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Laurie Cumbo Officially Announces Run For Tish James' Seat

First-time candidate promises to run a "clean" campaign that will unite voters.

Citing weeks of introspection and prayer, longtime museum director Laurie Cumbo officially announced her candidacy for the 35th City Council District at an outdoor rally in Fort Greene on Thursday.

"I'm a visionary. I visualize things and they happen," Cumbo told a crowd of cheering supporters gathered at Fowler Square. "I have thought about this campaign and my victory, and so it will happen."

Cumbo, a 13-year veteran director and founder of the Museum of Contemporary African and Diasporan Art, promised to help usher in a new kind of politics—one free of ethnic and religious division.

"We are one community, we are one district," Cumbo said of the 35th, which includes Fort Greene, Clinton Hill, Prospect Heights and parts of Bed-Stuy and Crown Heights. "We are going through so much change, so much development, that what I wanted to do was to bring us together."

To illustrate that spirit of inclusion, Cumbo had a Muslim cleric, Seventh-Day Adventist pastor and a Burmese Buddhist monk bless the gathering before her remarks.

A self-described fourth generation Brooklyn resident, Cumbo is running for a seat to be vacated by Councilwoman Letitia James, D-Brooklyn. She joins an aide to former Gov. David Paterson, Khari Edwards, in officially announcing a bid in the 35th District.

James, who was first elected on the Working Families party line in 2003, is in the beginning stages of a citywide campaign for Public Advocate in 2013.

In a speech that spanned a variety of themes, Cumbo touted what she called her record as a job creator and educator at MoCADA, which started in a small space on Stuyvesant Avenue in 1999 and grew into an institution raising $1 million annually based in Fort Greene.

Addressing the violence plaguing parts of the neighborhood, Cumbo promised renewed outreach to get more people, especially those living in public housing, involved in the political process.

"While we enjoy our cafes, our tree-lined streets, there are people who have lagged behind," she said.

Cumbo also pledged to move on from the controversy that accompanied the planning, construction and opening of Barclays Arena.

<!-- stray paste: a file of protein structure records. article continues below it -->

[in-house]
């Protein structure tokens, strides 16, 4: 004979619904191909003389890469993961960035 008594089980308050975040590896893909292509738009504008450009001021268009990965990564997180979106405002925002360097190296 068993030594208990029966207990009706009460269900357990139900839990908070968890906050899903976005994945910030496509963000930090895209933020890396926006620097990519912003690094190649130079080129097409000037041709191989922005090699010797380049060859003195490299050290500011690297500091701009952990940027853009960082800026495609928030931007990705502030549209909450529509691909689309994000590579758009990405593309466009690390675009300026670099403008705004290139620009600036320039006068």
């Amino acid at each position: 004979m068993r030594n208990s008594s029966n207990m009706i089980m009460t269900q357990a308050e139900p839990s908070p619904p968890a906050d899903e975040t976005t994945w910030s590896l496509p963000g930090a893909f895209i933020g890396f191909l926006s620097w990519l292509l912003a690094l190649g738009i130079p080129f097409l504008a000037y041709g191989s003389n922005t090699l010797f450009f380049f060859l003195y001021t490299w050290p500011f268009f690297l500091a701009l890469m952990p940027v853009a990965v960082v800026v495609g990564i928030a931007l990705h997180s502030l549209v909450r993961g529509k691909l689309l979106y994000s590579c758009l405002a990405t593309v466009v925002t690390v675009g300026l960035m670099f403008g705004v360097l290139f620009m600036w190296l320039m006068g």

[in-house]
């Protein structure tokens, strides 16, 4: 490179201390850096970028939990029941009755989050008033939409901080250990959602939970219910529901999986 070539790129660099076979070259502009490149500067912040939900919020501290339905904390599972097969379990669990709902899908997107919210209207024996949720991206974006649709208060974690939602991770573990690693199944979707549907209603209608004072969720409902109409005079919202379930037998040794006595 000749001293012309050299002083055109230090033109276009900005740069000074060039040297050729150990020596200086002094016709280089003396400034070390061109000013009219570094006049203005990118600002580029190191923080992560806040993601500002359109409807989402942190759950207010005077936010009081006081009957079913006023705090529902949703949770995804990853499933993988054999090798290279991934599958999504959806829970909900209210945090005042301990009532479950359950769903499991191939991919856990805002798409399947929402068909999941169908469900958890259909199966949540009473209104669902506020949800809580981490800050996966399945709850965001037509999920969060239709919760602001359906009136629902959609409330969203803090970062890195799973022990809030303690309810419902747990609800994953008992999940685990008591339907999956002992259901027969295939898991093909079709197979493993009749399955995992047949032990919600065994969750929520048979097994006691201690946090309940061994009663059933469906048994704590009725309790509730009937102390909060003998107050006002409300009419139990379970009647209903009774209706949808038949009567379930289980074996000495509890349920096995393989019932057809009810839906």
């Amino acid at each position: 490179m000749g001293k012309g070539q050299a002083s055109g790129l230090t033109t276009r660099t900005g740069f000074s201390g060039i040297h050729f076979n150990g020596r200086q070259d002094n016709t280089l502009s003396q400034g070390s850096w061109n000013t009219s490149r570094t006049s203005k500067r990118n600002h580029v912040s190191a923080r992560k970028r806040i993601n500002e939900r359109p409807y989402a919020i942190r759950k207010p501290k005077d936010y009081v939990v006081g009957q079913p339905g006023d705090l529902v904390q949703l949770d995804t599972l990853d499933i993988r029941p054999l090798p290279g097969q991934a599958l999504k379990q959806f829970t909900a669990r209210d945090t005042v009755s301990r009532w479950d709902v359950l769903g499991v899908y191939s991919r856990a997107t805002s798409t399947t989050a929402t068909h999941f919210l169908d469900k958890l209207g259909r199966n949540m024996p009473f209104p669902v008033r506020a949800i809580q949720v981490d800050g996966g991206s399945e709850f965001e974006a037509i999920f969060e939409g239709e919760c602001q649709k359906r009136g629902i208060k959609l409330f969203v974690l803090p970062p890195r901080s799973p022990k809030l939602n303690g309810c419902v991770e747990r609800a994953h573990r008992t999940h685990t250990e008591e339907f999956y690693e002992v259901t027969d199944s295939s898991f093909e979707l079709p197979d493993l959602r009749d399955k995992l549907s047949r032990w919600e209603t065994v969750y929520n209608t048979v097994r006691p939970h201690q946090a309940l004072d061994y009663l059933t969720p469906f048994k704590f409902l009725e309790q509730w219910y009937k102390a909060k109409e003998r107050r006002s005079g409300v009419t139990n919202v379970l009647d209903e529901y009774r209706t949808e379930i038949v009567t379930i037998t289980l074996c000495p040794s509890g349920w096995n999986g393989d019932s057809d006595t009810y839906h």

"We have to deal with it," she said.

Coecoenuts October 14, 2012 at 05:01 AM
Close your window !!
Coecoenuts October 14, 2012 at 05:08 AM
As a "veteran" on the use of public and private spaces, it is a waste of one's intellect to question a sound permit of Ms. Cumbo. In the same vein as the challenge of Pres. B. Obama's birth certificate....Stop wasting time and let's get to the issues.
Mann Publicis October 15, 2012 at 07:42 AM
Some people just don't get it Sandy so you might as well not give substance to their ignorance by responding. I can't visualize Mitt Romney being elected President but there seem to be a lot of similarly handicapped voters who might indeed put him in office. This sadly points to the nation's poor delivery on popular education. Scary!
Pamella Allen October 17, 2012 at 05:53 PM
Yes, Tish James has left big shoes to fill, she was a passionate advocate for the people of her district and Laurie Cumbo has just what it takes to fill them. The mark of a great public servant is not only the ability to communicate but the ability to listen to the needs of the people they are serving, now is the time for the community to come with constructive questions and concerns and Laurie is ready to listen. The point at the beginning of this campaign (and throughout) is to address the needs of the community and to have substantive, constructive discourse about solutions, it is an unnecessary distraction to parse verbiage and permits. We've got bigger fish to fry..education, jobs, housing to name a few.
KayToure October 19, 2012 at 09:19 PM
KayToure, Yes the afterschool programs that Laurie has sprouted and spear-headed, the objective for graduates to leave high school with a driver's licence and a passport, affordable housing for those "displaced" artists that need housing advocacy, strengthening our economy and stimulating employment in our city- these are the areas that Laurie is addressing in her campaign. The slogan, "We are all in this together," is not alway easy to accomplish but it is at the forefront of Laurie Cumbo's thinking. Laurie has charged each and every one of us to pick an area in our lives and the lives of others, that needs addressing and come to her with what WE want to do and she will assist with all of her might. Since WE elect our officials, we need to be responsible for the change we want to see or else the change will happen to US instead of US creating change for the good of all.

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